[en] This study presents a methodology to estimate the leaf biochemical compounds specific absorption coefficients and to use them to predict leaf biochemistry. A wide range of leaves was collected including variations in species and leaf status. All the leaves were dried out. The biochemical composition was measured using classical wet chemistry techniques to determine lignin, cellulose, hemicellulose, starch, and protein contents. Concurrently, leaf reflectance and transmittance were measured with a high spectral resolution spectrophotometer in the 800–2500 nm range with approximately 1 nm spectral resolution and sampling interval. In addition, infinite reflectance achieved by stacking leaves was also measured. The PROSPECT leaf optical properties model was first inverted over a selection of wavebands in the 800–2400 nm domain to provide estimates of the scattering characteristics using leaf reflectance, transmittance, and infinite reflectance data. Then, the model was inverted again over all the wavelengths to estimate the global absorption coefficient, using the previously estimated scattering properties. The global absorption coefficient was eventually explained using the measured biochemical composition by fitting the corresponding specific absorption coefficients after substraction of the measured contribution of the residual structural water absorption. Results show that the derived specific absorption coefficients are quite robustly estimated. Further, they are in good agreement with known absorption features of each biochemical compound. The average contribution of each biochemical compound to leaf absorption feature is also evaluated. Sugar, cellulose, and hemicellulose are the main compounds that contribute to absorption. Results demonstrate the possibility of modeling leaf optical properties of dry leaves with explicit description of leaf biochemistry. Estimates of the detailed biochemical composition obtained by model inversion over the 1300–2400 nm spectral domain show poor predictive performances. In particular, the protein content is very poorly retrieved. The retrieval performances of several combinations of the biochemical compounds are investigated. Results show that the total amount of dry matter per unit leaf area is the only variable to be accurately retrieved. Possible improvements of these results are discussed. (author)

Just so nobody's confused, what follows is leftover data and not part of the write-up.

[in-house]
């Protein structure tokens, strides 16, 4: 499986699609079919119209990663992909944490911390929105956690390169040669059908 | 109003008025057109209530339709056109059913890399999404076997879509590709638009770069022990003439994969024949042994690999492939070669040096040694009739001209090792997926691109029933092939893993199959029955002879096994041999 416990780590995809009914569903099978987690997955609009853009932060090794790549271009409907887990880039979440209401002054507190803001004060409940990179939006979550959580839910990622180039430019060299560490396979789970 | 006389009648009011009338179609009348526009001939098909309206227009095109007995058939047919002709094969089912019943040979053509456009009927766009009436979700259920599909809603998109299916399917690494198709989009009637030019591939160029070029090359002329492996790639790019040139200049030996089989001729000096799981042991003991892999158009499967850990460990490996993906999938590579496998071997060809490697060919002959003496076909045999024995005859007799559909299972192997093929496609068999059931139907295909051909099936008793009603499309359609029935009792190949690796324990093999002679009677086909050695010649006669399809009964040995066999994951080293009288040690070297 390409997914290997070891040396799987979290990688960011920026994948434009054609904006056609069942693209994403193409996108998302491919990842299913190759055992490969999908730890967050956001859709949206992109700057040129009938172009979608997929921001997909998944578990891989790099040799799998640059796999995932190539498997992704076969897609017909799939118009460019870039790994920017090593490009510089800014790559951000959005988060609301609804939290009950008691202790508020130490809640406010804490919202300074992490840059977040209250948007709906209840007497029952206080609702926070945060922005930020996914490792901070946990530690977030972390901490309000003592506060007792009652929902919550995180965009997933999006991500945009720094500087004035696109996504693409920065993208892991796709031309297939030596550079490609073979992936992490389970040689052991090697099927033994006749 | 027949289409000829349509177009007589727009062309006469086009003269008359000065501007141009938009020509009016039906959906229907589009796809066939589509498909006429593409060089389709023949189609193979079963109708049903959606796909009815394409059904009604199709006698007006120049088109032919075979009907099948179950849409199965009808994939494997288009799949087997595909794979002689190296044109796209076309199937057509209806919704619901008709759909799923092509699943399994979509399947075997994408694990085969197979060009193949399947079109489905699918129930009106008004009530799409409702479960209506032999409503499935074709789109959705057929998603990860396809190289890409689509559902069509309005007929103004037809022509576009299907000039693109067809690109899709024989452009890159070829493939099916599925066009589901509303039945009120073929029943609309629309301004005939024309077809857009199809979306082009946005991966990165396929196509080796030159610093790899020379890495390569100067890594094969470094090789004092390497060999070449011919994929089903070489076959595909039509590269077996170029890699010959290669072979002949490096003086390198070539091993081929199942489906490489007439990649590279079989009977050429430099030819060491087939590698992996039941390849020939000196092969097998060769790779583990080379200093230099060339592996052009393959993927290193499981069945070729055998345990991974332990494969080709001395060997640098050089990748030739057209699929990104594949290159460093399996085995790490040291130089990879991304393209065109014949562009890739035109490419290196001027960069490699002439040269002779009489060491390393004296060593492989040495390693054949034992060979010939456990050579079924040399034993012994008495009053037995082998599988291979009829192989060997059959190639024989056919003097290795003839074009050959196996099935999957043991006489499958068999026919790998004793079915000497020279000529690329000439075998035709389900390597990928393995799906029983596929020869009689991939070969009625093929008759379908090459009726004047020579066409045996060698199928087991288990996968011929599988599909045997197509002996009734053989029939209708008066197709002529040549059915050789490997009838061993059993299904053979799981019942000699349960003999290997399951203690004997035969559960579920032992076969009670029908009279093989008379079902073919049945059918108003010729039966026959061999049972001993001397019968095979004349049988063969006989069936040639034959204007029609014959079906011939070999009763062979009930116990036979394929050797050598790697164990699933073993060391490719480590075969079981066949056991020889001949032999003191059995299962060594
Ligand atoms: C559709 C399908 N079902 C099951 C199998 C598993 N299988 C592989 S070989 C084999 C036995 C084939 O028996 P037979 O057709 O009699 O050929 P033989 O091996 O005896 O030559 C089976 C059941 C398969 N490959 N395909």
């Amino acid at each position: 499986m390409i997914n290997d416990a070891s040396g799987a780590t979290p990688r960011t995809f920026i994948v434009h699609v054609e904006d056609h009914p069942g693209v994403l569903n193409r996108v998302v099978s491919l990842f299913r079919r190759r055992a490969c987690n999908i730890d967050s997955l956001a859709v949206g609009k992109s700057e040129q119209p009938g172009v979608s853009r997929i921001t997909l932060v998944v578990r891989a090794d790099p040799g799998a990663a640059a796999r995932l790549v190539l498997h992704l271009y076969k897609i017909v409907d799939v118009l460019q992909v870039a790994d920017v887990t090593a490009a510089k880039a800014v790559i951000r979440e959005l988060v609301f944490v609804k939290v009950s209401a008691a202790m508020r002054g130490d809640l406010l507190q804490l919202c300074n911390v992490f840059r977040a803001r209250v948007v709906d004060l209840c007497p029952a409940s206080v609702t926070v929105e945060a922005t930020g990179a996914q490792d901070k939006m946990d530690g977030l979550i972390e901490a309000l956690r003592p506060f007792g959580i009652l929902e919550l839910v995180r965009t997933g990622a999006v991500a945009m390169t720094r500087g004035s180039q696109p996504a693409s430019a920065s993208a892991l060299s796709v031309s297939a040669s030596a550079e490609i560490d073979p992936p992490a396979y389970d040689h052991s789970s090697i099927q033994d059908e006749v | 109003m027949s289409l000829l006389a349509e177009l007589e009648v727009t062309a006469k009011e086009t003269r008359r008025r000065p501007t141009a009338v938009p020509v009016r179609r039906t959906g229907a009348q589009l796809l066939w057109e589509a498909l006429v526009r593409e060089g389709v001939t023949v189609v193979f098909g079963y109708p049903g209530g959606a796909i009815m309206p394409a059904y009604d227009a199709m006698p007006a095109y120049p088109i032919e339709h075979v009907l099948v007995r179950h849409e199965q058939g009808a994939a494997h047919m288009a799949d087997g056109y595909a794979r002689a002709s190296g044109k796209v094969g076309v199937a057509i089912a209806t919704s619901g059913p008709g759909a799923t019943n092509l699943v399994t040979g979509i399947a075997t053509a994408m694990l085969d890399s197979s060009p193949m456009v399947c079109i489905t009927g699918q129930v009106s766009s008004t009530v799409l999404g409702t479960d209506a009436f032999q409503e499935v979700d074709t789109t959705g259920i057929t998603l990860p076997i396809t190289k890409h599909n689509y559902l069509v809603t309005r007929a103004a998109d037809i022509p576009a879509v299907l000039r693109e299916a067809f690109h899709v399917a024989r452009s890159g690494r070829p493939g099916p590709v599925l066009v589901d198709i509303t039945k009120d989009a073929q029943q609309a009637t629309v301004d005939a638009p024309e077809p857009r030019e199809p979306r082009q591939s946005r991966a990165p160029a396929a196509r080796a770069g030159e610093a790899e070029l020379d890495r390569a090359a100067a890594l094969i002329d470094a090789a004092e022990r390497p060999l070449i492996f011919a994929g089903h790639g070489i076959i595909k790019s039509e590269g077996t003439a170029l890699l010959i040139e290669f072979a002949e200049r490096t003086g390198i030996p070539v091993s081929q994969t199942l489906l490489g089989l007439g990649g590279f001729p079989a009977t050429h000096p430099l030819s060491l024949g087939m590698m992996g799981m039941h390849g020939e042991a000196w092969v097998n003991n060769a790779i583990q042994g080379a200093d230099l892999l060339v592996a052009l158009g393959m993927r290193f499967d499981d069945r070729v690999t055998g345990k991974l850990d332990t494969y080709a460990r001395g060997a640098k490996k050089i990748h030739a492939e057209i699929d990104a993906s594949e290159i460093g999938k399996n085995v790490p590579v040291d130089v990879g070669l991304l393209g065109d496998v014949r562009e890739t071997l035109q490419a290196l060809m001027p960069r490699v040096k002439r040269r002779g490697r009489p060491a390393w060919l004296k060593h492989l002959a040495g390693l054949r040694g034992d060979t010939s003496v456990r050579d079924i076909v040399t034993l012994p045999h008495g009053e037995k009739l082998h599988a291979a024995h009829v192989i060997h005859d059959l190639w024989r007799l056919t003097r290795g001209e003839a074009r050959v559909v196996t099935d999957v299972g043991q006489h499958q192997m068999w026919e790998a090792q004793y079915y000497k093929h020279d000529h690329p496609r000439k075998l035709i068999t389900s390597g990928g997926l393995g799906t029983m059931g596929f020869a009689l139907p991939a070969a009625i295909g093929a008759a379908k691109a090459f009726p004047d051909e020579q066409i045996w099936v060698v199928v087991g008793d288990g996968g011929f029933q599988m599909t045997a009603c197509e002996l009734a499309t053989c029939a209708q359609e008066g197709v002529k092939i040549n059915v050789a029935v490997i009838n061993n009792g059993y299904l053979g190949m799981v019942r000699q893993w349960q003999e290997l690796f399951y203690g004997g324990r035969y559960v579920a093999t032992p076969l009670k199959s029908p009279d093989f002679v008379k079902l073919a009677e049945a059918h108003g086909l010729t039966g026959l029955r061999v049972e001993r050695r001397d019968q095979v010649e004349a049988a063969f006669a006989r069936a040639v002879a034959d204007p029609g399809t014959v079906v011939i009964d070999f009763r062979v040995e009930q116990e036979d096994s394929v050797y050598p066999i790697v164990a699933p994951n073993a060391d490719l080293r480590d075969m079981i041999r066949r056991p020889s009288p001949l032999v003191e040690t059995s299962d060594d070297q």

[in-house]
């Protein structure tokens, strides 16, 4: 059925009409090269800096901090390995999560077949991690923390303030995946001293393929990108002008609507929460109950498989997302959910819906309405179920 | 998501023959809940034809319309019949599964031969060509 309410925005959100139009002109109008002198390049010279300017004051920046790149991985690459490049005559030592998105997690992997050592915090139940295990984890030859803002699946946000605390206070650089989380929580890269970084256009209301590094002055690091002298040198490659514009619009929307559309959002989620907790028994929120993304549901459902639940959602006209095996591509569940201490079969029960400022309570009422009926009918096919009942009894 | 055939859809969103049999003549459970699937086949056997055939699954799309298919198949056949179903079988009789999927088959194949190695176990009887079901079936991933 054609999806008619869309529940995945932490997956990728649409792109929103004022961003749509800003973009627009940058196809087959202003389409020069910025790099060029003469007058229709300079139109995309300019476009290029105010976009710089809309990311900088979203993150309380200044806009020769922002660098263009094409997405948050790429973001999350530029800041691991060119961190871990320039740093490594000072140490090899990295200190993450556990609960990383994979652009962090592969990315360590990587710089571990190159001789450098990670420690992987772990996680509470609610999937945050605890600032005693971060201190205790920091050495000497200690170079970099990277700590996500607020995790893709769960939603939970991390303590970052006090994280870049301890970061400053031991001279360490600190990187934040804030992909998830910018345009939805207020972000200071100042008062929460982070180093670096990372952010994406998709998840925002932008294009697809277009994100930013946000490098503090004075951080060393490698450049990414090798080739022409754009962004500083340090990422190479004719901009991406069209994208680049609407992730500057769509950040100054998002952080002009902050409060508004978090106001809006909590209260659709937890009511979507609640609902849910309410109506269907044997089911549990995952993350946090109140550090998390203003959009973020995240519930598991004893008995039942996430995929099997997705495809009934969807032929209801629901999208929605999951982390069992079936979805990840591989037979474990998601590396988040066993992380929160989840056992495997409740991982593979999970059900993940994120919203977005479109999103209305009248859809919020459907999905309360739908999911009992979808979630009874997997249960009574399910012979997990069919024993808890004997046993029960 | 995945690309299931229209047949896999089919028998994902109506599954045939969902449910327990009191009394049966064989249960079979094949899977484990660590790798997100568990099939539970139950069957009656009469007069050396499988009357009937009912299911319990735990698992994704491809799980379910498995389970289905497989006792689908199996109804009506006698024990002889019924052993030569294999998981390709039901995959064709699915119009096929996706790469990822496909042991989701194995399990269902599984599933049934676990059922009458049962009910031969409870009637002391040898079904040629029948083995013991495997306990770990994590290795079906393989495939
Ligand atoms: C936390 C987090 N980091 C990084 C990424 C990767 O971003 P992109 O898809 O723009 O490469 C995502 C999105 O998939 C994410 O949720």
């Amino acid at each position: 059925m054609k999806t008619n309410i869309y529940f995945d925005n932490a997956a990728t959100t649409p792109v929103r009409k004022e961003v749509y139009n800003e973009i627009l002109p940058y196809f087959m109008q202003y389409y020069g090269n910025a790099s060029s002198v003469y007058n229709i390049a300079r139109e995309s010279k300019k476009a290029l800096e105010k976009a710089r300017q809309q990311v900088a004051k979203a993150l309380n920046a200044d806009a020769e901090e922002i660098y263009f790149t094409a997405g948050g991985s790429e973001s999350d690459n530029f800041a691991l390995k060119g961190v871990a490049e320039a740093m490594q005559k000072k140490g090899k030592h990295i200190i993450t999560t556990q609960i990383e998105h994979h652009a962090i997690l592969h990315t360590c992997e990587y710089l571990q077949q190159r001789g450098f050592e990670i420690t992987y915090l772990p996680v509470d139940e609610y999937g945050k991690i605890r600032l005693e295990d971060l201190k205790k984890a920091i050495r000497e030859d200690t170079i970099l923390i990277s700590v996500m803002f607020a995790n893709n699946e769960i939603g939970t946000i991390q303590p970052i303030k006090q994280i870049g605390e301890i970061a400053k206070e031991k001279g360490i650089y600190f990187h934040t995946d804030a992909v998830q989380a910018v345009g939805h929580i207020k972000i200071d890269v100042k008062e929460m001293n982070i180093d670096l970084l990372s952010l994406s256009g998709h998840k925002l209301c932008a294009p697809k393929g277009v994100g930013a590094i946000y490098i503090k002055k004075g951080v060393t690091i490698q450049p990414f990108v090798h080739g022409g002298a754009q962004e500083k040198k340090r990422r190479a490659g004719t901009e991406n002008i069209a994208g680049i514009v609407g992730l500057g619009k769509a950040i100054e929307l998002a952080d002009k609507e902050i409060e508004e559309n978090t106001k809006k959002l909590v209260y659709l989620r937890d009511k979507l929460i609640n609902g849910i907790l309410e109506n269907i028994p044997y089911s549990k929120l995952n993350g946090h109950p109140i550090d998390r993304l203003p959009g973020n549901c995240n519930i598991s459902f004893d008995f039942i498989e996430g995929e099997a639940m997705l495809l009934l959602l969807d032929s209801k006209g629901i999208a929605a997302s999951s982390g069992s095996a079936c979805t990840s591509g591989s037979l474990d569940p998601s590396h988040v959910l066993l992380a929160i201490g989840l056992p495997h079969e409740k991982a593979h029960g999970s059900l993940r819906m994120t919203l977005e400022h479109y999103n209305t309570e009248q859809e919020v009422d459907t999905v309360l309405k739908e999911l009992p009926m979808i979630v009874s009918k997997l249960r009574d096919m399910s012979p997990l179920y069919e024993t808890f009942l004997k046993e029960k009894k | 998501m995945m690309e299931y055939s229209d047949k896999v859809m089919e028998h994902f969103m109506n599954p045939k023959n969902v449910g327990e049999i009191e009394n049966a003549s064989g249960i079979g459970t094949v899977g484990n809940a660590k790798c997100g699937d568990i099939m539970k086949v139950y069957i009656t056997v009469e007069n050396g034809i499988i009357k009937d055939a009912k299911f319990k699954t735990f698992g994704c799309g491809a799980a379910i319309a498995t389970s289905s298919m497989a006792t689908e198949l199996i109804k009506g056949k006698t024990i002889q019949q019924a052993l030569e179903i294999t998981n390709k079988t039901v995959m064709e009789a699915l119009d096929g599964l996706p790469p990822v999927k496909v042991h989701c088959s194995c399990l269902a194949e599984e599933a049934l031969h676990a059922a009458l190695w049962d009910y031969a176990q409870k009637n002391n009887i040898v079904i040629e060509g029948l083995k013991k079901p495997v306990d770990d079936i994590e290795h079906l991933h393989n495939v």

[en] Highlights: • Combustion behaviours of single biomass particles investigated with a visual DTF. • Flame contour size and luminous intensity deduced from captured high-speed videos. • Volatile and char combustion phases seen for all 3 kinds of biomass particles. • 2 peaks seen in volatiles correspond to devolatilisation of hemicellulose & cellulose. • Ratio between char burnout time and VM combustion time increases with FC:VM ratio. - Abstract: Combustion behaviours of single particles (125–150 μm) of eucalyptus, pine and olive residue were investigated by means of a transparent visual drop-tube furnace, electrically heated to 1073 K, and a high-speed camera coupling with a long distance microscope. All three types of biomass samples were found to have two evident combustion phases, i.e., volatile combustion in an envelope flame and subsequent char combustion with high luminance. Yet, due to differences in chemical compositions and properties, their combustion behaviours were also seen somewhat discrepant. The volatile flame of the olive residue was fainter than that of pine and eucalyptus due to its high ash mass fraction. During the char combustion phase, fragmentation took place for most pine particles but only for a few particles of olive residue and eucalyptus. For all three types of biomass samples, the flame size and the average luminous intensity profiles were deduced from the captured combustion video images whilst the combustion burnout times of the volatile matter and char were also calculated and estimated. There were two peak values clearly shown on the profiles of both the flame size and the average luminous intensity during the volatile combustion process of pine and eucalyptus particles, which, according to literature, could not be observed by optical pyrometry. The observed peaks correspond to the devolatilisation of hemicellulose and cellulose. The ratio between the estimated char burnout time and volatile combustion time increases quadratically with the fixed carbon to volatile matter mass ratio, confirming char combustion is much slower than volatile combustion.